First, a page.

One could easily feel intimidated looking at Tom Driscoll's eerily misleading cones. Whether they're placed tidily on the floor or hung carefully on the wall—as they will be when his new solo show opens from 6 to 9 p.m. Saturday, March 21, at Ice Gallery in Bread & Salt (1955 Julian Ave. in Logan Heights)—the concrete pieces have the look of something weaponized: smooth and perfect in form, but dangerous nonetheless.
"It almost kind of looks like an arsenal, doesn't it," Driscoll jokes as he looks over the assembled pieces, most of which were made using discarded molds from a military base. "It all started around '96. I worked 23 years at this research lab in Point Loma right when you go into the submarine base. I had access to all this thrown-away stuff that I ended up using for my art."
Indeed, one man's trash became Driscoll's treasure. His coworkers and neighbors embraced the dumpster diving, knowing that he was using the military relics to create conceptual sculptures. A couple of the pieces in the show aren't actually sculptures at all, but rather two of the original molds that Driscoll used to make the cones. He's reluctant to throw things away and, as such, has become a prolific artist, if not a bit of a hoarder. His studio is piled with things he'll eventually use in his pieces, as well as completed works, which vary from corkscrew-shaped sculptures made from plastic soda bottles to molded pieces that include debris from his dumpster diving.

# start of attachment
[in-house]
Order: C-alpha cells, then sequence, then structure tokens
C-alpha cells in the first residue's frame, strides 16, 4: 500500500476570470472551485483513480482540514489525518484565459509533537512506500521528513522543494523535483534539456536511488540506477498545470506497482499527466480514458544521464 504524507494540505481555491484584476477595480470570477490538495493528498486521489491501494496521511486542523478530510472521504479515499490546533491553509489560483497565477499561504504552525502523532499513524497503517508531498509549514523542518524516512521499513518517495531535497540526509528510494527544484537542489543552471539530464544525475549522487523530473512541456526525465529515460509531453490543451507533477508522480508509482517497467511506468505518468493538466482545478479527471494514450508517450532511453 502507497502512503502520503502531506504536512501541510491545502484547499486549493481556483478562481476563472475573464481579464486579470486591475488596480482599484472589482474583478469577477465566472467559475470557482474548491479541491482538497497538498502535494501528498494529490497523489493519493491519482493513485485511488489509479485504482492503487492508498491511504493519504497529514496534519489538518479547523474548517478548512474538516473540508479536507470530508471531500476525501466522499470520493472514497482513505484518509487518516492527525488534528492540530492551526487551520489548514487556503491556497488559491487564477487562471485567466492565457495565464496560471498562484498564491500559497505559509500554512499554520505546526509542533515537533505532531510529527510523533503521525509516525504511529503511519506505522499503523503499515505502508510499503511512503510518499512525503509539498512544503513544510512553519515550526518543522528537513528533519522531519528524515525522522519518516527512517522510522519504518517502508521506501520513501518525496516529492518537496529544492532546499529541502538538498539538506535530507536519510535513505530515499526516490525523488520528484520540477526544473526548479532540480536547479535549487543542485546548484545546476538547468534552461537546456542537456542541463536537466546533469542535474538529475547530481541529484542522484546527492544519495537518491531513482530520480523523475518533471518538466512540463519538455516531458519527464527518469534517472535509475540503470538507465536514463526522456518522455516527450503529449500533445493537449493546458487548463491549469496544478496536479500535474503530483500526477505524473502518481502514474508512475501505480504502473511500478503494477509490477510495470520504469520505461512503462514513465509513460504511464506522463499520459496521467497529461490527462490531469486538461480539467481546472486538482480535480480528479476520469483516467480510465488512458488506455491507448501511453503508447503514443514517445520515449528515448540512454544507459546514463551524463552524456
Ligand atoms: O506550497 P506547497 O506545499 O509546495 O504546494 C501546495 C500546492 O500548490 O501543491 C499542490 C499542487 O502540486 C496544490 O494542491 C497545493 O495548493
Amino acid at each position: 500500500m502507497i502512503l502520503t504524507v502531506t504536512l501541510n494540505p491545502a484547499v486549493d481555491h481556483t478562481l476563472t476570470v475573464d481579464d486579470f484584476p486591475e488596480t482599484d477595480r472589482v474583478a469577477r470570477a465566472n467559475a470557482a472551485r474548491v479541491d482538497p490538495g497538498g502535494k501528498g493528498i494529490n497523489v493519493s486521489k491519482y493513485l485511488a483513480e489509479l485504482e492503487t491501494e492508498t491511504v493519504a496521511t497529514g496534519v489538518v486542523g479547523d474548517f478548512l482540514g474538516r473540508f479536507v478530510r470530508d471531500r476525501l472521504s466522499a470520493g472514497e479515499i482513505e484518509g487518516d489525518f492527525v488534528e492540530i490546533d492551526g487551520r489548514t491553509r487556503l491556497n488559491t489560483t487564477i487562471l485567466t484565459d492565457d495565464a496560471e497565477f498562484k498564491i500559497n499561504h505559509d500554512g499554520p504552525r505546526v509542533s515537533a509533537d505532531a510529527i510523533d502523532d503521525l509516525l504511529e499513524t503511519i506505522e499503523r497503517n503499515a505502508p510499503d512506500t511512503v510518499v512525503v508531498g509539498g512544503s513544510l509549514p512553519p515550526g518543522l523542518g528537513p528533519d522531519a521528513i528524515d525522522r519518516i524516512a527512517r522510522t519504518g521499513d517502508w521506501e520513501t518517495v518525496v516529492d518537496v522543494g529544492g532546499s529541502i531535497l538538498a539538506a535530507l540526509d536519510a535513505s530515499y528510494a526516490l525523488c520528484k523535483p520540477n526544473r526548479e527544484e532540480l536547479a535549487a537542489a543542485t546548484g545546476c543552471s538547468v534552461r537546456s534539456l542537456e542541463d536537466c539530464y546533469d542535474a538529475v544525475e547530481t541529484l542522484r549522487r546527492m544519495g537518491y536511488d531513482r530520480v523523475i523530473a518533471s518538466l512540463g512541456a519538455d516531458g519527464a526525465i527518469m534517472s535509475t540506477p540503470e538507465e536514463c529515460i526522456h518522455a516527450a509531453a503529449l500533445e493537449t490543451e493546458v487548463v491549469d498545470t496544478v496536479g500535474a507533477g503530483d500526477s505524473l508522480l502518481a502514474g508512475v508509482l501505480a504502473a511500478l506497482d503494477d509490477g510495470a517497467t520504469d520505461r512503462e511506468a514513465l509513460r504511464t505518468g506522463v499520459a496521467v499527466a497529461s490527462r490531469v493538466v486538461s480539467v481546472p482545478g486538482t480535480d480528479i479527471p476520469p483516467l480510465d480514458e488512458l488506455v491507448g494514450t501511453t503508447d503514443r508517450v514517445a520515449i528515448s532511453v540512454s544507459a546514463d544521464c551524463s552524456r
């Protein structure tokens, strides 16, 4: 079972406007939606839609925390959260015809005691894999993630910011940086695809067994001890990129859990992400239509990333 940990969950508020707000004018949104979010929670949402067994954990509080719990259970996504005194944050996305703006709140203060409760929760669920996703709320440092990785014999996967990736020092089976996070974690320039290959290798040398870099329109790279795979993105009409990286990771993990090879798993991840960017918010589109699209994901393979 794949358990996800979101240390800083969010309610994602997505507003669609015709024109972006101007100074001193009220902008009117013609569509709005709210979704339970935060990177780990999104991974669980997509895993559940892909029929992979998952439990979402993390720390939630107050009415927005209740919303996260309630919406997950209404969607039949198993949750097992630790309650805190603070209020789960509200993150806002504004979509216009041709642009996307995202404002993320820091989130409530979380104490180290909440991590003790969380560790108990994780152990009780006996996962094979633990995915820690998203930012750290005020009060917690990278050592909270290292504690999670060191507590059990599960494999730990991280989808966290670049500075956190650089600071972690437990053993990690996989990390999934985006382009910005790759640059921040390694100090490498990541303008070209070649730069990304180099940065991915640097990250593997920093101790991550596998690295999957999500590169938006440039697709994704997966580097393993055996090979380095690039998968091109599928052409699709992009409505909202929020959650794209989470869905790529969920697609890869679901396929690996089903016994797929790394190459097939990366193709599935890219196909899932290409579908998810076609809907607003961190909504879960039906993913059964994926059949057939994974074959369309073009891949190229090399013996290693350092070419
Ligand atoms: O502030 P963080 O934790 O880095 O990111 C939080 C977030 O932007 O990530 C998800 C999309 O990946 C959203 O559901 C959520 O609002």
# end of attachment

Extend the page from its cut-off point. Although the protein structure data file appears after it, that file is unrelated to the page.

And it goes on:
The cone show represents the closest thing Driscoll's had to a mid-career survey of his work, even if the show's focus is solely on the cones. There are also pieces that Driscoll calls "hemispheres," indented half-spheres that he's fashioned into speakers for past installations. Ice Gallery previously showcased some of his foam work in 2012 at the gallery's old location in North Park. Ice curator Michael James Armstrong has developed a particular fondness for Driscoll, helping the artist clean out his studio and even building him a website to show off his work. For now, the new show at Ice Gallery could serve as a fantastic introduction to an artist who's been under the radar for too long.
"This is just one tiny phase that Tom went through. There's a ton of sculptural work that's totally different," Armstrong says. "Locally, he has a nice following, but I know there's a gallery somewhere not in San Diego that would fall in love with his work."